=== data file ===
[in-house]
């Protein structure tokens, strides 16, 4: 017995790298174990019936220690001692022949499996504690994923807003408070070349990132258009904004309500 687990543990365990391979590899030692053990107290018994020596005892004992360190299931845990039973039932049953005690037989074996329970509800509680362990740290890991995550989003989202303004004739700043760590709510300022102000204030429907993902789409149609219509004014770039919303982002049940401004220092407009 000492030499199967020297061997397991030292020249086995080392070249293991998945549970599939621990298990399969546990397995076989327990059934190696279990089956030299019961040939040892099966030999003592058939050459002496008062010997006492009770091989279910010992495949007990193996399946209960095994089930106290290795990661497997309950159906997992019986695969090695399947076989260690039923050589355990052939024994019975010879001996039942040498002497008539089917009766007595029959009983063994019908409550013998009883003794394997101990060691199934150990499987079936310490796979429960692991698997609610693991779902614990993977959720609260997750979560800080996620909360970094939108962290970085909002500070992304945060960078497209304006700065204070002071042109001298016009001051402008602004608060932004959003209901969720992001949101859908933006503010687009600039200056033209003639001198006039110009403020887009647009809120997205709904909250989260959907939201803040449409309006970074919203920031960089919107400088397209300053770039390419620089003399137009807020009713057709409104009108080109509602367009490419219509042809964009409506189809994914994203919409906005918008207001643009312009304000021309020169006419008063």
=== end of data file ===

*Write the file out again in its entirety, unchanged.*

[in-house]
């Protein structure tokens, strides 16, 4: 017995790298174990019936220690001692022949499996504690994923807003408070070349990132258009904004309500 687990543990365990391979590899030692053990107290018994020596005892004992360190299931845990039973039932049953005690037989074996329970509800509680362990740290890991995550989003989202303004004739700043760590709510300022102000204030429907993902789409149609219509004014770039919303982002049940401004220092407009 000492030499199967020297061997397991030292020249086995080392070249293991998945549970599939621990298990399969546990397995076989327990059934190696279990089956030299019961040939040892099966030999003592058939050459002496008062010997006492009770091989279910010992495949007990193996399946209960095994089930106290290795990661497997309950159906997992019986695969090695399947076989260690039923050589355990052939024994019975010879001996039942040498002497008539089917009766007595029959009983063994019908409550013998009883003794394997101990060691199934150990499987079936310490796979429960692991698997609610693991779902614990993977959720609260997750979560800080996620909360970094939108962290970085909002500070992304945060960078497209304006700065204070002071042109001298016009001051402008602004608060932004959003209901969720992001949101859908933006503010687009600039200056033209003639001198006039110009403020887009647009809120997205709904909250989260959907939201803040449409309006970074919203920031960089919107400088397209300053770039390419620089003399137009807020009713057709409104009108080109509602367009490419219509042809964009409506189809994914994203919409906005918008207001643009312009304000021309020169006419008063």